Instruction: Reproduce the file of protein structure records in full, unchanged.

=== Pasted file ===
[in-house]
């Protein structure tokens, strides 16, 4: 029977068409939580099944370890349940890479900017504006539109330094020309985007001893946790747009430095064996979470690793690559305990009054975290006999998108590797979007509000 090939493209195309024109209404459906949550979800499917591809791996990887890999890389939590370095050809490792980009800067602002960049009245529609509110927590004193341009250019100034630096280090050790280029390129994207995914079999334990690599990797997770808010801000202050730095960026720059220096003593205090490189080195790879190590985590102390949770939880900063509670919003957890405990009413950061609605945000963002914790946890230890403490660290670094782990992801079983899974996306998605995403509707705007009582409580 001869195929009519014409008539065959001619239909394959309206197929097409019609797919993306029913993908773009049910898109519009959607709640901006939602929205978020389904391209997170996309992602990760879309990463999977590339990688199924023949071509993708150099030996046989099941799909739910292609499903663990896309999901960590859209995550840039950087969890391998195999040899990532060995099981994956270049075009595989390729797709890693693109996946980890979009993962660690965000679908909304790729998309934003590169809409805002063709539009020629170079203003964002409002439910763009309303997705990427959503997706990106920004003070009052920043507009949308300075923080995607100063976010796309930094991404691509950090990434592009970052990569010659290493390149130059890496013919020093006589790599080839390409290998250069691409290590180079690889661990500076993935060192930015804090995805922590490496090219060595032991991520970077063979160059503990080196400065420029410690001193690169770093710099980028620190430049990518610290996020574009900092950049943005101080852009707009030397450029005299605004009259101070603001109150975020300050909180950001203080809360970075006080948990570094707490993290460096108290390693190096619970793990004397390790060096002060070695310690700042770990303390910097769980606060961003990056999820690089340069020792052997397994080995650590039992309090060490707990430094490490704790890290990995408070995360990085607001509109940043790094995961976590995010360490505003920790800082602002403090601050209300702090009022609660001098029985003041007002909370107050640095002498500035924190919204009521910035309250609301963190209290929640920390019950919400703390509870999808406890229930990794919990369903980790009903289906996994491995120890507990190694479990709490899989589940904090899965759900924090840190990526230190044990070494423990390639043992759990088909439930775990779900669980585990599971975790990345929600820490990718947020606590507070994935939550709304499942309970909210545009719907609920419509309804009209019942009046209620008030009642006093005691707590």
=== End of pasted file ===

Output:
[in-house]
């Protein structure tokens, strides 16, 4: 029977068409939580099944370890349940890479900017504006539109330094020309985007001893946790747009430095064996979470690793690559305990009054975290006999998108590797979007509000 090939493209195309024109209404459906949550979800499917591809791996990887890999890389939590370095050809490792980009800067602002960049009245529609509110927590004193341009250019100034630096280090050790280029390129994207995914079999334990690599990797997770808010801000202050730095960026720059220096003593205090490189080195790879190590985590102390949770939880900063509670919003957890405990009413950061609605945000963002914790946890230890403490660290670094782990992801079983899974996306998605995403509707705007009582409580 001869195929009519014409008539065959001619239909394959309206197929097409019609797919993306029913993908773009049910898109519009959607709640901006939602929205978020389904391209997170996309992602990760879309990463999977590339990688199924023949071509993708150099030996046989099941799909739910292609499903663990896309999901960590859209995550840039950087969890391998195999040899990532060995099981994956270049075009595989390729797709890693693109996946980890979009993962660690965000679908909304790729998309934003590169809409805002063709539009020629170079203003964002409002439910763009309303997705990427959503997706990106920004003070009052920043507009949308300075923080995607100063976010796309930094991404691509950090990434592009970052990569010659290493390149130059890496013919020093006589790599080839390409290998250069691409290590180079690889661990500076993935060192930015804090995805922590490496090219060595032991991520970077063979160059503990080196400065420029410690001193690169770093710099980028620190430049990518610290996020574009900092950049943005101080852009707009030397450029005299605004009259101070603001109150975020300050909180950001203080809360970075006080948990570094707490993290460096108290390693190096619970793990004397390790060096002060070695310690700042770990303390910097769980606060961003990056999820690089340069020792052997397994080995650590039992309090060490707990430094490490704790890290990995408070995360990085607001509109940043790094995961976590995010360490505003920790800082602002403090601050209300702090009022609660001098029985003041007002909370107050640095002498500035924190919204009521910035309250609301963190209290929640920390019950919400703390509870999808406890229930990794919990369903980790009903289906996994491995120890507990190694479990709490899989589940904090899965759900924090840190990526230190044990070494423990390639043992759990088909439930775990779900669980585990599971975790990345929600820490990718947020606590507070994935939550709304499942309970909210545009719907609920419509309804009209019942009046209620008030009642006093005691707590």